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Following this post: multicore and data.table in R, I was wondering if there was a way to use all cores when using data.table, typically doing calculations by groups could be parallelized. It seems that plyr allows such operations by design.

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up vote 13 down vote accepted

First thing to check is that data.table FAQ 3.1 point 2 has sunk in :

One memory allocation is made for the largest group only, then that memory is reused for the other groups. There is very little garbage to collect.

That's one reason data.table grouping is quick. But this approach doesn't lend itself to parallelization. Parallelizing means copying the data to the other threads, instead, costing time. But, my understanding is that data.table grouping is usually faster than plyr with .parallel on anyway. It depends on the computation time of the task for each group, and if that compute time can be easily reduced or not. Moving the data around often dominates (when benchmarking 1 or 3 runs of large data tasks).

More often, so far, it's actually some gotcha that's biting in the j expression of [.data.table. For example, recently we saw poor performance from data.table grouping but the culprit turned out to be min(POSIXct) (Aggregating in R over 80K unique ID's). Avoiding that gotcha yielded over 50 times speedup.

So the mantra is: Rprof, Rprof, Rprof.

Further, point 1 from the same FAQ might be significant :

Only that column is grouped, the other 19 are ignored because data.table inspects the j expression and realises it doesn’t use the other columns.

So, data.table really doesn't follow the split-apply-combine paradigm at all. It works differently. split-apply-combine lends itself to parallelization but it really doesn't scale to large data.

Also see footnote 3 in the data.table intro vignette :

We wonder how many people are deploying parallel techniques to code that is vector scanning

That's trying to say "sure, parallel is significantly faster, but how long should it really take with an efficient algorithm?".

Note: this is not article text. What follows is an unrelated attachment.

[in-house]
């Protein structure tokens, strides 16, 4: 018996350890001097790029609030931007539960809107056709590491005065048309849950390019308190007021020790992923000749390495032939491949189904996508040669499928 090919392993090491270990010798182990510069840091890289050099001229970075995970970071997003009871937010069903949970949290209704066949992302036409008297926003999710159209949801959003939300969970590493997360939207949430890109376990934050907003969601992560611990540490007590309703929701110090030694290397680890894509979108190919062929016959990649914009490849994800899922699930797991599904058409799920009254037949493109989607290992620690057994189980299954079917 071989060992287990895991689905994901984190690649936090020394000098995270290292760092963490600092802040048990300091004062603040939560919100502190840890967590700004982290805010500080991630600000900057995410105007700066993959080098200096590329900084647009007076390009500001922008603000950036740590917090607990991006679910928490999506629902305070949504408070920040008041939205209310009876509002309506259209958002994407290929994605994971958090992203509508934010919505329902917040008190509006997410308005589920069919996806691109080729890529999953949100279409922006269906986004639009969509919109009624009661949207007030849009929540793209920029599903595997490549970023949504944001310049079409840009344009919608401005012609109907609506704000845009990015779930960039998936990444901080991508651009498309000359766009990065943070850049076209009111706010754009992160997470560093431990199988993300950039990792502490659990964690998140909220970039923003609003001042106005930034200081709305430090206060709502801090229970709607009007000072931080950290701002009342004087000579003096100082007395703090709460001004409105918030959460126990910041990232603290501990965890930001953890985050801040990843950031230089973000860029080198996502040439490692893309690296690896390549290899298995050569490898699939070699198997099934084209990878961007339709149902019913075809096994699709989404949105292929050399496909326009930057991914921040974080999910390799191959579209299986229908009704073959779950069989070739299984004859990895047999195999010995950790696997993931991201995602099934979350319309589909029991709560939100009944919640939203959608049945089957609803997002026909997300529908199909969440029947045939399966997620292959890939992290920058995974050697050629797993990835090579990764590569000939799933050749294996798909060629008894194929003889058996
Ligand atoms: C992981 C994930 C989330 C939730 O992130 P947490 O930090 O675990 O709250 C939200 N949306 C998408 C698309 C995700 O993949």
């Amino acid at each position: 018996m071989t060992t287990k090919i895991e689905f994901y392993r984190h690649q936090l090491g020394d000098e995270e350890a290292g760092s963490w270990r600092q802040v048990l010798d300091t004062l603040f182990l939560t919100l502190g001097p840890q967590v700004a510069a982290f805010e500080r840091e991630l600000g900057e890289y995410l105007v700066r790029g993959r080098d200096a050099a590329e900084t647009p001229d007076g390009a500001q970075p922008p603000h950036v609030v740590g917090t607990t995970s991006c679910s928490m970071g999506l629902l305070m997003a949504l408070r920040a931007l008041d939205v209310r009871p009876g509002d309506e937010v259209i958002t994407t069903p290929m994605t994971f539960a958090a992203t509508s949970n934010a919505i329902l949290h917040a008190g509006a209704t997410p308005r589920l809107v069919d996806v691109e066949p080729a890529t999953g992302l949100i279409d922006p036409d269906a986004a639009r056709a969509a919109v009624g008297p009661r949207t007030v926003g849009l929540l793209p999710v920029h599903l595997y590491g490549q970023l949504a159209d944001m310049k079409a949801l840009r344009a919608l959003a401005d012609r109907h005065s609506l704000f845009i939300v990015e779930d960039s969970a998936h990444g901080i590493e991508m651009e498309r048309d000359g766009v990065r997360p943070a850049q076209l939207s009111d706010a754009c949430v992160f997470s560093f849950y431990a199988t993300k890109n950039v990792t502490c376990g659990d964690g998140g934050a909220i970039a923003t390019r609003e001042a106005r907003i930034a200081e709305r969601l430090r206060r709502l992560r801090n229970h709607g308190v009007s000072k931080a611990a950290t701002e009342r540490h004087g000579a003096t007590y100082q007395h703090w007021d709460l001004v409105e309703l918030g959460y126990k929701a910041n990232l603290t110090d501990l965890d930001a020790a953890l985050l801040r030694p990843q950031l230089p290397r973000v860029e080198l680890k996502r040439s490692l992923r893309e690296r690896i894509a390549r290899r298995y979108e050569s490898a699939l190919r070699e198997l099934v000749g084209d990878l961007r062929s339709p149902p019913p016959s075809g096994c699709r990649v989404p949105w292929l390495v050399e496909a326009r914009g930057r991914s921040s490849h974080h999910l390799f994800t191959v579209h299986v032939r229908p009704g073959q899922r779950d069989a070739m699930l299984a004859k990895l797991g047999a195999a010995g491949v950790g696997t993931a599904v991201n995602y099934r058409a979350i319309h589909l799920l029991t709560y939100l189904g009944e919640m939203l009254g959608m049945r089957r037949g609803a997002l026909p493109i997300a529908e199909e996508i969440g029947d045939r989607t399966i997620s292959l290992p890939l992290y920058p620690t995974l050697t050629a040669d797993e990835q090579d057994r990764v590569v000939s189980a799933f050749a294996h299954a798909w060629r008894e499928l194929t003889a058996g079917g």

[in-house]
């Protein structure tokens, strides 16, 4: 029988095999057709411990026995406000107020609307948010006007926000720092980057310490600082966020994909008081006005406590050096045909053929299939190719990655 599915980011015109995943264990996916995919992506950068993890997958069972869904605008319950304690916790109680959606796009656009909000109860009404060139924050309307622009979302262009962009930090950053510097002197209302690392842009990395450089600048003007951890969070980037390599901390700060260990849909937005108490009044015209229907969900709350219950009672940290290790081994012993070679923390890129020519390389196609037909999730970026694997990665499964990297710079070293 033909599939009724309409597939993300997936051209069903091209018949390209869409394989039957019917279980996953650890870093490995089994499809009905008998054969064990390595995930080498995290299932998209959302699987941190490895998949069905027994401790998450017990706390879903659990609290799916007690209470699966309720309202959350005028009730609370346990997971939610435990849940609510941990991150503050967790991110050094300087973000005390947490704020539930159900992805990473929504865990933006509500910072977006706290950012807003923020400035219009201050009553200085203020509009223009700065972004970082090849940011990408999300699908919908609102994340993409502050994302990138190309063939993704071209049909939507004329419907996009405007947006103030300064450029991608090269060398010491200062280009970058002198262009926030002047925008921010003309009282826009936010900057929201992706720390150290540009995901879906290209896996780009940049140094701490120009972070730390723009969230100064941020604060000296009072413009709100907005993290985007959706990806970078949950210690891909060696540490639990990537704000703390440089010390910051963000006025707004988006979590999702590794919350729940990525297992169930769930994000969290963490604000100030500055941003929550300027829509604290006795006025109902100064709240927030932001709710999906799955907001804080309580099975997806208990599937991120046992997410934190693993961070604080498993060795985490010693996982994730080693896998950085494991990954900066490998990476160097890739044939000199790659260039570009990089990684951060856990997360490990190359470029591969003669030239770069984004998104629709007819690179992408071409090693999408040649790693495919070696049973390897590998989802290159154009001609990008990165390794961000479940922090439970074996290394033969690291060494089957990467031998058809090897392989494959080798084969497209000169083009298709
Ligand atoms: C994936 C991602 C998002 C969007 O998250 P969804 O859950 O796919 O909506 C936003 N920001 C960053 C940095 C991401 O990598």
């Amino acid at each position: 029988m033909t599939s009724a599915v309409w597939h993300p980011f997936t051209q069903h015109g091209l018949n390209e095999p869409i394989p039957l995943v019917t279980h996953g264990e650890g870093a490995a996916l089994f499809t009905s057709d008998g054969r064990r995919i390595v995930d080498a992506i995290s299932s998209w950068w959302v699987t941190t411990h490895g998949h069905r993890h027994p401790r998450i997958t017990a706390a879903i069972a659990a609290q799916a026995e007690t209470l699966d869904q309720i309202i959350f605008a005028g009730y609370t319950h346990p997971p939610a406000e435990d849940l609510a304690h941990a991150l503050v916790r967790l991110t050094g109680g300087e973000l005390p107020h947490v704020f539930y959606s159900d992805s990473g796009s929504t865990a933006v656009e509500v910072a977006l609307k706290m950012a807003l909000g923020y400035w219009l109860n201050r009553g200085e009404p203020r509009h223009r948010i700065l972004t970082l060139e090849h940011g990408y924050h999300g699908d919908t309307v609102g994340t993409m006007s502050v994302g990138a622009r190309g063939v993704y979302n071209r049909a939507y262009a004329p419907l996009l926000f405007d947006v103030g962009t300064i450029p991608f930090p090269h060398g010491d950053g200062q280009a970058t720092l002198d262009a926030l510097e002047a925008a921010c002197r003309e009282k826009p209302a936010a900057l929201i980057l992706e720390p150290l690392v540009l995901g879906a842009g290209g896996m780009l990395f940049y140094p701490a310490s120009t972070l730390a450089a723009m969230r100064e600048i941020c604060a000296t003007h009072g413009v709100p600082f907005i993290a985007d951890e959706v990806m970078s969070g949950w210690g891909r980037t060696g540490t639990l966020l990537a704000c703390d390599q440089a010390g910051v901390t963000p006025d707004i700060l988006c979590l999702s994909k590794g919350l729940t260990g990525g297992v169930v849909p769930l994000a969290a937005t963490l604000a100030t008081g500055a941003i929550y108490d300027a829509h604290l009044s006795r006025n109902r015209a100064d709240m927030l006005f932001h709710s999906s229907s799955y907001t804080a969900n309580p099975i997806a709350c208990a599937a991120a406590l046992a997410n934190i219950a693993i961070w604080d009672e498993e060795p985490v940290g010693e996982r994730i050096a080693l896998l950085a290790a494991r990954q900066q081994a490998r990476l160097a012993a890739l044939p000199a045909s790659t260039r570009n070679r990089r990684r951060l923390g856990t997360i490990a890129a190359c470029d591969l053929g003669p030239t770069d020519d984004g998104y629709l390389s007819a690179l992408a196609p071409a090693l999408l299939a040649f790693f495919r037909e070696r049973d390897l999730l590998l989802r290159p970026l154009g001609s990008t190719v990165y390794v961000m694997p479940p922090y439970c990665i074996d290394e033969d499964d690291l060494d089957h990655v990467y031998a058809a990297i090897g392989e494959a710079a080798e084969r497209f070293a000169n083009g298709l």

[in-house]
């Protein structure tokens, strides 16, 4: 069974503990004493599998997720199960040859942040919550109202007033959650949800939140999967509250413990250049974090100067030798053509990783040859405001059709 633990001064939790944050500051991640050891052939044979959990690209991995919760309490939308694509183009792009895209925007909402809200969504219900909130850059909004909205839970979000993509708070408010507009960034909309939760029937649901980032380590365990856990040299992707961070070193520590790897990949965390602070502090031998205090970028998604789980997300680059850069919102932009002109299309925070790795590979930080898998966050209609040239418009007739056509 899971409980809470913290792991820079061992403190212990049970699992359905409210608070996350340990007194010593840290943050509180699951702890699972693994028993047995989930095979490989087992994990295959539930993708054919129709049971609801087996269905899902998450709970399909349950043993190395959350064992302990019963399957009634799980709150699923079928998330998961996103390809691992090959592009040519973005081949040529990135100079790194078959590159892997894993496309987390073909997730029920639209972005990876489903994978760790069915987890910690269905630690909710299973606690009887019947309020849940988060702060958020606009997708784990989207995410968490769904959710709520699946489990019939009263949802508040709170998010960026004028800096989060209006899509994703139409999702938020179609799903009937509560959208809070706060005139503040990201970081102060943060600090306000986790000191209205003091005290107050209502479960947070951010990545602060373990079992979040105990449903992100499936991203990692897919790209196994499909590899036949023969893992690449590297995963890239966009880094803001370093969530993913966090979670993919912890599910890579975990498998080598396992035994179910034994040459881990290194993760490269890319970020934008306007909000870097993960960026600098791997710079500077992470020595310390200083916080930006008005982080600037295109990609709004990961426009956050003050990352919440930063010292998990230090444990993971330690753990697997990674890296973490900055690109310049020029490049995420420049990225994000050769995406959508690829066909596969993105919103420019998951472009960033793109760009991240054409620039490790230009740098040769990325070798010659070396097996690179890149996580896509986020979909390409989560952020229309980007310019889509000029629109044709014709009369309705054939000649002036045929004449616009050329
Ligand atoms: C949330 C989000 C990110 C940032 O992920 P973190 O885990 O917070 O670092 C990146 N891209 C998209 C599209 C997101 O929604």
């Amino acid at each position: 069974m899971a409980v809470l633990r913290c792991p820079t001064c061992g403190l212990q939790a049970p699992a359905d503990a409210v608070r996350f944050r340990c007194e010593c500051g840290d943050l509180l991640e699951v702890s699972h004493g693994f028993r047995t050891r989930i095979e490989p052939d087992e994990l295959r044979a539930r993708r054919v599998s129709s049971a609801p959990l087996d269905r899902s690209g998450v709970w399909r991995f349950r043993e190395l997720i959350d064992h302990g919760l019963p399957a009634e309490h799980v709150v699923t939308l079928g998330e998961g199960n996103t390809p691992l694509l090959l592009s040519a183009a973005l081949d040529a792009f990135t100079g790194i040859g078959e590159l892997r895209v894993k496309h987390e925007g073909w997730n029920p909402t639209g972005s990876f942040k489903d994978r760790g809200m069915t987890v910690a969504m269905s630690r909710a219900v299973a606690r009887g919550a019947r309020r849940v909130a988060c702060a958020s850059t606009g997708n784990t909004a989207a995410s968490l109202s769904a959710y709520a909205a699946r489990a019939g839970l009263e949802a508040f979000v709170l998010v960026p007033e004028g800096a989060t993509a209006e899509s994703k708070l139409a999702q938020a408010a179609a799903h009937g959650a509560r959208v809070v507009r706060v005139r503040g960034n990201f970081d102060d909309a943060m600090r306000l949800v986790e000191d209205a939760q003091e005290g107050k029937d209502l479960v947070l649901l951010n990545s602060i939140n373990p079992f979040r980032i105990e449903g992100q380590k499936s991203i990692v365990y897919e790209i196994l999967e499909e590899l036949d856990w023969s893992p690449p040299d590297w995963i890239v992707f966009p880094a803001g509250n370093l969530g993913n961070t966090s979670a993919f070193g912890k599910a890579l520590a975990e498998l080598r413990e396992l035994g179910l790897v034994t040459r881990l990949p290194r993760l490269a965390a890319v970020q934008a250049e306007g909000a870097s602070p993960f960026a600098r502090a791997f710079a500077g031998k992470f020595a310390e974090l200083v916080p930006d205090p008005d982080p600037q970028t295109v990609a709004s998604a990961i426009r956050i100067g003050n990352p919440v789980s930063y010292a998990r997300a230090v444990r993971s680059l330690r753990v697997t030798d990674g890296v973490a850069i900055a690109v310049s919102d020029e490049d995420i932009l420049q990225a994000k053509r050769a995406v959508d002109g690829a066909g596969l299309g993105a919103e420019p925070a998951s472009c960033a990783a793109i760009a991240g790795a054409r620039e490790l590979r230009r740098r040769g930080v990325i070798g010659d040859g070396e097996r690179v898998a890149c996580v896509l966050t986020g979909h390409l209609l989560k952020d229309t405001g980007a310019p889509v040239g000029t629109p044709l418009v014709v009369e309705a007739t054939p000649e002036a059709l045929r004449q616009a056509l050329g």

BUT if you've profiled (using Rprof), and the task per group really is compute intensive, then the 3 posts on datatable-help including the word "multicore" might help:

multicore posts on datatable-help

Of course there are many tasks where parallelization would be nice in data.table, and there is a way to do it. But it hasn't been done yet, since usually other factors bite, so it's been low priority. If you can post reproducible dummy data with benchmarks and Rprof results, that would help increase the priority.

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Thanks for this clear picture, the data.table help posts are also very helpful. One thing I found parallel very helpful in conjunction with data.table is loading files in parallel... FYI: I use POSIXct extensively with your data.table... there are many idioms I avoid, typically taking min/max, I might list if you are interested... (for instead I never use your last function but tail...). About loading string to POSIXct I'll try fasttime from Simon Urbanek (again.) soon as it looks MUCH quicker. I think there is a lot to gain looking closely on POSIXct+data.table or even coding your own. –  statquant Feb 8 '13 at 11:29
@statquant Thanks, yes we're interested in these comments. Feel more than free to add sections to the data.table wiki perhaps? Seems like you have some good tips. –  Matt Dowle Feb 8 '13 at 11:59
It might be useful to note the points made here, especially the fact that the splitting occurs on a single core, and then the function applied to the data in parallel -- some serious overheads! –  mnel Feb 11 '13 at 22:53
Could someone explain or point to some reference for "So the mantra is: Rprof, Rprof, Rprof." - how would that help me. I ran into this post because I am calculating some rolling means using rollapply on a data.table with 87 million records, they belong to some 1.7 million groups (a group scan be present from 1 to 36 times) - and it is taking a long time - just trying to learn something new –  user1617979 May 8 at 14:37
@user1617979 Please type ?Rprof at your R prompt and give it a try. –  Matt Dowle May 8 at 23:10

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